Shelves 76 are disposed between the interlinked edge flanges of the brackets 54′, 54″, 56′, 56″ and are therefore staggered by four inches relative to the shelves 74 in the first vertical row of shelves. Again, this provides an eight inch pitch between shelves in a given vertical row and a four inch space in between the staggered shelves in adjacent rows.

It will be noticed that the edge flanges of the brackets 54 are bent in opposite directions whereas the edge flanges of the brackets 10 are bent in the same direction. It will also be noted that a bracket 54 is, in effect, a pair of brackets 10 permanently pre-linked. Whereas the offset 68 is preferably 90 degrees, it may be somewhat greater than 90 degrees if desired. Again, the brackets 54, be made of numerous relatively rigid materials including both side metal, gridded metal and plastic. Shelving units of the type shown in FIG. 4 may be designed and created in any of many varying widths according to the physical characteristics of the shelving material used and the weight of the object to be supported by the shelves. The shelf depths can be substantially greater than the width of the brackets 54 and the shelf pitch may be varied by varying the longitudinal dimensions of the bracket 54, 56.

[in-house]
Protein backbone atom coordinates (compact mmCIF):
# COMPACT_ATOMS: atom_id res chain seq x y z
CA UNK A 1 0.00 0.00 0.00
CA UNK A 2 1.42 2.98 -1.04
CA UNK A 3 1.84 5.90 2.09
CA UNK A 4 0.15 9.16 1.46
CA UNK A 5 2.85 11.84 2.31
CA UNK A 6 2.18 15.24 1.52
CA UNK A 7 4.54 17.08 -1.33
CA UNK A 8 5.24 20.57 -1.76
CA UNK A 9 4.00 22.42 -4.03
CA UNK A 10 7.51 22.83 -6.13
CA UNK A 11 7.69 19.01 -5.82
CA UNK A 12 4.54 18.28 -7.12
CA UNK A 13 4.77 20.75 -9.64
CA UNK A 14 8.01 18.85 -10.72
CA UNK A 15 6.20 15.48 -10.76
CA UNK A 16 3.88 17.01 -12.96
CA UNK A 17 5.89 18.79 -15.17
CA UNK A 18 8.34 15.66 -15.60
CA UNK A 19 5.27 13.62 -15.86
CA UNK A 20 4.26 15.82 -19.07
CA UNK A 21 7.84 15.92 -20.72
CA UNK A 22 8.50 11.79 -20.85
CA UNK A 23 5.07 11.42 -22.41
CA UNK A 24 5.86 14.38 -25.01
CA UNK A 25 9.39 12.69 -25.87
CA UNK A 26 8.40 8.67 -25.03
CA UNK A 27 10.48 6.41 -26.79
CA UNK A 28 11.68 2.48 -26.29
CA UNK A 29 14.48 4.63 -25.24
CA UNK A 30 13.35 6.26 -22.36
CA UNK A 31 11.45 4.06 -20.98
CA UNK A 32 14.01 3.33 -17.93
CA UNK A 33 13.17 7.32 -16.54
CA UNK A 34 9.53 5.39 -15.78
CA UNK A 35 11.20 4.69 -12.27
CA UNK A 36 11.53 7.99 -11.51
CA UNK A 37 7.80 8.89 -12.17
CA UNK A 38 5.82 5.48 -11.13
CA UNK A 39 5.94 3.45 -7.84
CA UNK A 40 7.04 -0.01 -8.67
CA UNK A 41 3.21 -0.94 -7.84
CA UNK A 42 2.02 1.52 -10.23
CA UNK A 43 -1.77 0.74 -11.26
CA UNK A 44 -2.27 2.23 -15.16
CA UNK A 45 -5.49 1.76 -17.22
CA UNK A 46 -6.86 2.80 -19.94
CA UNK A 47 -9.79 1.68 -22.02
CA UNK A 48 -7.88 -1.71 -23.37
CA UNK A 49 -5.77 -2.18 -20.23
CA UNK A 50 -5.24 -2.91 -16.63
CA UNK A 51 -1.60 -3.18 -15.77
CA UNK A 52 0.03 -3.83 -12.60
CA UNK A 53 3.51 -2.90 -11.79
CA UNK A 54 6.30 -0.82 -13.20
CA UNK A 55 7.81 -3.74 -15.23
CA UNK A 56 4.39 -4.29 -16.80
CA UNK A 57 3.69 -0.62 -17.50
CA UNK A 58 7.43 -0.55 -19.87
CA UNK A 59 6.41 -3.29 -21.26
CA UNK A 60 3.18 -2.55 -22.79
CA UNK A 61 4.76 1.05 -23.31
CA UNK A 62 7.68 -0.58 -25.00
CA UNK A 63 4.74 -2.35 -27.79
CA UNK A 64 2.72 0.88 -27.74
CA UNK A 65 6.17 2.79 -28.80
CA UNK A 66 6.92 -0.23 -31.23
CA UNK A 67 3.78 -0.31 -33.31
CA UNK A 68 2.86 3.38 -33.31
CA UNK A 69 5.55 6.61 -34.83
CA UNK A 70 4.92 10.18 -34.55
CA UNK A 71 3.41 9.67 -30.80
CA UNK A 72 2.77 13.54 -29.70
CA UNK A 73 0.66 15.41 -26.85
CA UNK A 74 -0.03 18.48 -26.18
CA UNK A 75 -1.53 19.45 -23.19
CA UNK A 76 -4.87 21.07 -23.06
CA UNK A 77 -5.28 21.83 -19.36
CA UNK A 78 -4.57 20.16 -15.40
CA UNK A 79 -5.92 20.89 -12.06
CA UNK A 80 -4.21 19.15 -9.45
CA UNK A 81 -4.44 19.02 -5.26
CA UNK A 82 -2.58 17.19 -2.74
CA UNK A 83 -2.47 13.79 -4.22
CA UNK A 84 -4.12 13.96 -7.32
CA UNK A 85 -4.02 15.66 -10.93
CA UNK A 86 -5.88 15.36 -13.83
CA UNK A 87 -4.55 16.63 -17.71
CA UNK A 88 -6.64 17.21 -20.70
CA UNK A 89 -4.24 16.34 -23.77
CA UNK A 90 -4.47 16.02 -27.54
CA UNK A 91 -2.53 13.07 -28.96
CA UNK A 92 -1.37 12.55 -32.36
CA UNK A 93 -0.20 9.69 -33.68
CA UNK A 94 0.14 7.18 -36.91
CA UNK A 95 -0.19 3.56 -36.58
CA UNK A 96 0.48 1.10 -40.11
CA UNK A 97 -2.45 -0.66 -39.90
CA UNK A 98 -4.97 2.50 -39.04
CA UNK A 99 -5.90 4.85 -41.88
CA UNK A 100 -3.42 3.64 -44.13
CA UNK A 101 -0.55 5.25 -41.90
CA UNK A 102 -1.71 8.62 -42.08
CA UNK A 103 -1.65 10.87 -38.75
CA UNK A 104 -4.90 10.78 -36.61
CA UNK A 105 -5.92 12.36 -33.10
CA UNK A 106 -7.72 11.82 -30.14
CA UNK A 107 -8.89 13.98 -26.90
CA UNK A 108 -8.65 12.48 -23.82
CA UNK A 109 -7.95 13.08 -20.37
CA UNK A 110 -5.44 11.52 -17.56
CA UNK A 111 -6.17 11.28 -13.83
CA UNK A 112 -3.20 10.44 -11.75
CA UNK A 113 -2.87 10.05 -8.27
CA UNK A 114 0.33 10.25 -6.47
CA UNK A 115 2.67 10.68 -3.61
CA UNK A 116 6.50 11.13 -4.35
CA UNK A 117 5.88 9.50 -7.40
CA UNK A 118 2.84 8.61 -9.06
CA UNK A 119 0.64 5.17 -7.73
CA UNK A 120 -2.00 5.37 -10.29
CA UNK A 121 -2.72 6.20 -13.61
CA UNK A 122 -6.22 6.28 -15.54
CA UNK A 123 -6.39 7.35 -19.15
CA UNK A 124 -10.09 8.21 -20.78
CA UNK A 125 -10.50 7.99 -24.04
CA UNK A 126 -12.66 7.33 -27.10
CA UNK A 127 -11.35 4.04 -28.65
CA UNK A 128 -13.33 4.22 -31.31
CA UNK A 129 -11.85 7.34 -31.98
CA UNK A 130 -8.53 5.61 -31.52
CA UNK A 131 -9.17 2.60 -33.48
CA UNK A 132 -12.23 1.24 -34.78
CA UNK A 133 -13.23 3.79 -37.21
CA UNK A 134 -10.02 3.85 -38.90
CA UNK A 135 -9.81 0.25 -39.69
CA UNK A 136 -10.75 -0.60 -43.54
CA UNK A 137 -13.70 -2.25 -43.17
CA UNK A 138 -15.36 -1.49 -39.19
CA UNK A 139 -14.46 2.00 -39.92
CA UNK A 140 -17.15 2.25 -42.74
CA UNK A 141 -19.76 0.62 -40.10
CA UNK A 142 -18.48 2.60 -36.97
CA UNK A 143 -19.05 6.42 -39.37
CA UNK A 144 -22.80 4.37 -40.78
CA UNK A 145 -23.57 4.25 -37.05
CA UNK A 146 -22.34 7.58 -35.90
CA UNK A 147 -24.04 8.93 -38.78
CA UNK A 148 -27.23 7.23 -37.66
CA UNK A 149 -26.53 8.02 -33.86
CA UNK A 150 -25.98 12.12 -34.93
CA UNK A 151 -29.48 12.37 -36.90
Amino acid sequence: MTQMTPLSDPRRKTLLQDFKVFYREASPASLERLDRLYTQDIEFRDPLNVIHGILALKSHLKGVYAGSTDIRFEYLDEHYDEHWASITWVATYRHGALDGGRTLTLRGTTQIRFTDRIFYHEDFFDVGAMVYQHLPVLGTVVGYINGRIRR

It will be appreciated that the invention has been described with reference to specific and preferred embodiments thereof and that various changes, alterations and additions may occur to those skilled in the art.

Referenced by
Citing PatentFiling datePublication dateApplicantTitle
US20110315838 *Jun 27, 2011Dec 29, 2011Ofs Brands, Inc.Apparatuses and methods for connecting modular office furniture components
U.S. Classification248/250, 248/322, 248/339
International ClassificationA47G29/02
Cooperative ClassificationA47B43/006
European ClassificationA47B43/00B1